IT IS ORDERED, ADJUDGED, AND DECREED That plaintiff Daewoo International (America) Corporation have and recover from CPT Corporation the sum of $552,532.26.
The text of the order appears to reveal the court's understanding that Daewoo was entitled to a claim for the amount of the award. This can be inferred from the concluding sentence of the court's analysis, where it agrees with the bankruptcy court's conclusion "that Daewoo was entitled to $552,532.26 under section 502(b) (6)." That section of chapter 11 of the United States Code deals with calculation of claims allowed for claims filed by lessors for damages arising from the termination of a lease. To the extent that this understanding is unclear, we remand this matter to the district court for the sole purpose of amending its order to make clear that the amount mentioned represents the claim allowed Daewoo in CPT's bankruptcy proceedings.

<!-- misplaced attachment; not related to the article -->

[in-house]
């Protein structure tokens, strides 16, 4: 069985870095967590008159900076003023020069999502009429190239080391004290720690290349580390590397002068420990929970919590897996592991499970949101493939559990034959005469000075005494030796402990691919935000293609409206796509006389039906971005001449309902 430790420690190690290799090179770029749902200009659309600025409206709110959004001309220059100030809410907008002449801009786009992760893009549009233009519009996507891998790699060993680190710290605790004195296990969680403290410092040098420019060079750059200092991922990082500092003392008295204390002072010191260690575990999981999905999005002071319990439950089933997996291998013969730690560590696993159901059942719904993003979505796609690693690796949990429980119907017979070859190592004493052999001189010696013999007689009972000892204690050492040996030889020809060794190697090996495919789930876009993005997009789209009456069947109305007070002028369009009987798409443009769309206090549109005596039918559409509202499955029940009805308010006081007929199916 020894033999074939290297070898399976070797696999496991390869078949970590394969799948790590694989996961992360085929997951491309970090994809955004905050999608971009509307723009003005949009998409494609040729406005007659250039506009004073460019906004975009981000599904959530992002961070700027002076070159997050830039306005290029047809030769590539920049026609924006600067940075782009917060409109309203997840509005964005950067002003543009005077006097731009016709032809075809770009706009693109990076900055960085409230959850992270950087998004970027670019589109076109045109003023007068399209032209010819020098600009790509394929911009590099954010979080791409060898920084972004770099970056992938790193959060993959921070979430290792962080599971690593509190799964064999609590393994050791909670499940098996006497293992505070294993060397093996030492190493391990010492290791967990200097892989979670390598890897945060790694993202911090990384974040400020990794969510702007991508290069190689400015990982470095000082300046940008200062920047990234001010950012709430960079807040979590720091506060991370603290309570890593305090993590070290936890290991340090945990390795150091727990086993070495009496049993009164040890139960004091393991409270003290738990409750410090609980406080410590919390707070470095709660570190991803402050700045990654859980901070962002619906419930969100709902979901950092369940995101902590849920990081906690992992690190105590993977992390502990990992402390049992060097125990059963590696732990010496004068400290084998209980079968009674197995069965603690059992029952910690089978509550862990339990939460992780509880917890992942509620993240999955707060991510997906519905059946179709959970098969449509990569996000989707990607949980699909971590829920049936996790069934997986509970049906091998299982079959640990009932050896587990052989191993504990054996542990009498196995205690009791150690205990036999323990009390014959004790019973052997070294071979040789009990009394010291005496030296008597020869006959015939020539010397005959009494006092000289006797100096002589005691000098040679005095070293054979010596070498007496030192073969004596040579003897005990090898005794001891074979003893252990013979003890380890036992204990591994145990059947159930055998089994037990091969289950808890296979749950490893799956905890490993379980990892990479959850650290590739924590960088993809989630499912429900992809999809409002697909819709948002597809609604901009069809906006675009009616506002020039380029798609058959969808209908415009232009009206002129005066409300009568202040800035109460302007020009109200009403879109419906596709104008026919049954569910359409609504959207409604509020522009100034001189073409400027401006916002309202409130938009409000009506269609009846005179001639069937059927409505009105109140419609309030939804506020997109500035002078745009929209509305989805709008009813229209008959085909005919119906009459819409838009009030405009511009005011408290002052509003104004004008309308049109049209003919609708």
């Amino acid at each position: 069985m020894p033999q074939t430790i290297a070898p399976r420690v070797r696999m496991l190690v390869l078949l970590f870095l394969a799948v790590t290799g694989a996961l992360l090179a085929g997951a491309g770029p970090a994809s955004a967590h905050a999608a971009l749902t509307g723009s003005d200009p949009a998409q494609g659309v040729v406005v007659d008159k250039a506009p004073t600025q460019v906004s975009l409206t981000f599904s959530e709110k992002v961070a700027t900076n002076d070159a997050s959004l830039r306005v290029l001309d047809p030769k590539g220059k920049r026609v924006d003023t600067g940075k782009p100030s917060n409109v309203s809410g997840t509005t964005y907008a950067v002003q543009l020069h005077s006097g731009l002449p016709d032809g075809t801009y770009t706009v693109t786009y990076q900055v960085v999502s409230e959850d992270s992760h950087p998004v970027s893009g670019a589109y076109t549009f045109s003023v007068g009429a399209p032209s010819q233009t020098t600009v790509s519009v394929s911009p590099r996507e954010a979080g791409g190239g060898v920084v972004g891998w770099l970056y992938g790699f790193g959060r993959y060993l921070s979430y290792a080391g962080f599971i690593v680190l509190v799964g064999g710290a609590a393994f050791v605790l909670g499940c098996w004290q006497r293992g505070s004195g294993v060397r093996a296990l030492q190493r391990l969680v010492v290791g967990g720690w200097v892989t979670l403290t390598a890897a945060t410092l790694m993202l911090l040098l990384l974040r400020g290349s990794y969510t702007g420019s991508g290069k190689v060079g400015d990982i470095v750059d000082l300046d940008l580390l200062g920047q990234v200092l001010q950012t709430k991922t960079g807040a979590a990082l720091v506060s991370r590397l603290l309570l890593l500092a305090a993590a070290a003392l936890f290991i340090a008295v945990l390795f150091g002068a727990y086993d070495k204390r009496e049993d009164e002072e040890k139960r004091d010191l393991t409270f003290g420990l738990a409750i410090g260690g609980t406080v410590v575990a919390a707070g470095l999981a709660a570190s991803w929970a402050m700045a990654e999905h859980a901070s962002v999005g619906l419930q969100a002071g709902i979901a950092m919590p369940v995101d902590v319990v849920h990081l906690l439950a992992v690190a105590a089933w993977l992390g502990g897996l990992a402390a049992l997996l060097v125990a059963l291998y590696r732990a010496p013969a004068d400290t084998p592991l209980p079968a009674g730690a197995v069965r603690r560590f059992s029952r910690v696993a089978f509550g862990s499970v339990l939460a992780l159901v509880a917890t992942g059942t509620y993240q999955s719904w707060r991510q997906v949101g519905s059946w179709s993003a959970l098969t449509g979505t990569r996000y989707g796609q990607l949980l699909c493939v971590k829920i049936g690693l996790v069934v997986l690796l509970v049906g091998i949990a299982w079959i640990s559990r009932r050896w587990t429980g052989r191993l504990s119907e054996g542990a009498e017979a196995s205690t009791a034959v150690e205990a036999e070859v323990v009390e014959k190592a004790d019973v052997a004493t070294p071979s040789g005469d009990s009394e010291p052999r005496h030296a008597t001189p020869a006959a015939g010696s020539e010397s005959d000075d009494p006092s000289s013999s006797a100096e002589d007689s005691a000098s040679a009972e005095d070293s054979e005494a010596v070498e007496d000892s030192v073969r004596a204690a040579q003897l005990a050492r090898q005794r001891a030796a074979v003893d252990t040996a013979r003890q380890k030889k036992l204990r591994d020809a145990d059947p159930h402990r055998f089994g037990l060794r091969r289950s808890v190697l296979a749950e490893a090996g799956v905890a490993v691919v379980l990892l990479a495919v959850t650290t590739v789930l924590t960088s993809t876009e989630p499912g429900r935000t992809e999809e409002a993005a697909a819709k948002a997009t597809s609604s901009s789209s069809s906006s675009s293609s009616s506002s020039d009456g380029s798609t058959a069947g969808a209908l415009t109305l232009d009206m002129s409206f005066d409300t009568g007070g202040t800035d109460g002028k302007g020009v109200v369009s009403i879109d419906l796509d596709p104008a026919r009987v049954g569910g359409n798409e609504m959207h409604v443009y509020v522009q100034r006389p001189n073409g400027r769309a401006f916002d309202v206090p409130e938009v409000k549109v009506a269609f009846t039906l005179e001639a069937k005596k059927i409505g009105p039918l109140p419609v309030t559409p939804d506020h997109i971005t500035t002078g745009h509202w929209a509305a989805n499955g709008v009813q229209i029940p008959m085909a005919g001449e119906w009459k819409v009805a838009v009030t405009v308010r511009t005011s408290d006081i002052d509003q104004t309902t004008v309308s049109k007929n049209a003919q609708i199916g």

For the foregoing reasons, we affirm the judgment of the district court, and remand its order for amendment to remove ambiguity arising from its wording.
The HONORABLE JOHN R. GIBSON was Circuit Judge of the United States Court of Appeals for the Eighth Circuit at the time this case was submitted and took senior status on January 1, 1994, before the opinion was filed
The Honorable Henry Woods, District Judge, United States Court for the Eastern District of Arkansas, sitting by designation
The Honorable Donald D. Alsop, Senior Judge, United States Court for the District of Minnesota